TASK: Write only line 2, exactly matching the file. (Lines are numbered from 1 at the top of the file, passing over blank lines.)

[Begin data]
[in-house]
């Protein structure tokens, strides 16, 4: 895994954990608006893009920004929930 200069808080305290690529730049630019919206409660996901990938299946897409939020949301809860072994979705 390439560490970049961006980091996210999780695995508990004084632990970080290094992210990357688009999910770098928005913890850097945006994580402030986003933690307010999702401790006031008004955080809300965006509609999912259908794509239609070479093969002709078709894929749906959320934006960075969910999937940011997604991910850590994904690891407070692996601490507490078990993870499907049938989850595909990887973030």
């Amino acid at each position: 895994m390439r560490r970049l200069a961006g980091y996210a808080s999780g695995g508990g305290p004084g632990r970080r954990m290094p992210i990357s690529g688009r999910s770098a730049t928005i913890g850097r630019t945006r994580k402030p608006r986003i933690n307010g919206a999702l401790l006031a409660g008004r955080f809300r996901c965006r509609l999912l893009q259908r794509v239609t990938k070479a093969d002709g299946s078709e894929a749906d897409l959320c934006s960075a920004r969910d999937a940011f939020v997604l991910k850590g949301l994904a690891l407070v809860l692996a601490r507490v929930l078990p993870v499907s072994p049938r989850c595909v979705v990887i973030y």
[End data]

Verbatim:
């Protein structure tokens, strides 16, 4: 895994954990608006893009920004929930 200069808080305290690529730049630019919206409660996901990938299946897409939020949301809860072994979705 390439560490970049961006980091996210999780695995508990004084632990970080290094992210990357688009999910770098928005913890850097945006994580402030986003933690307010999702401790006031008004955080809300965006509609999912259908794509239609070479093969002709078709894929749906959320934006960075969910999937940011997604991910850590994904690891407070692996601490507490078990993870499907049938989850595909990887973030």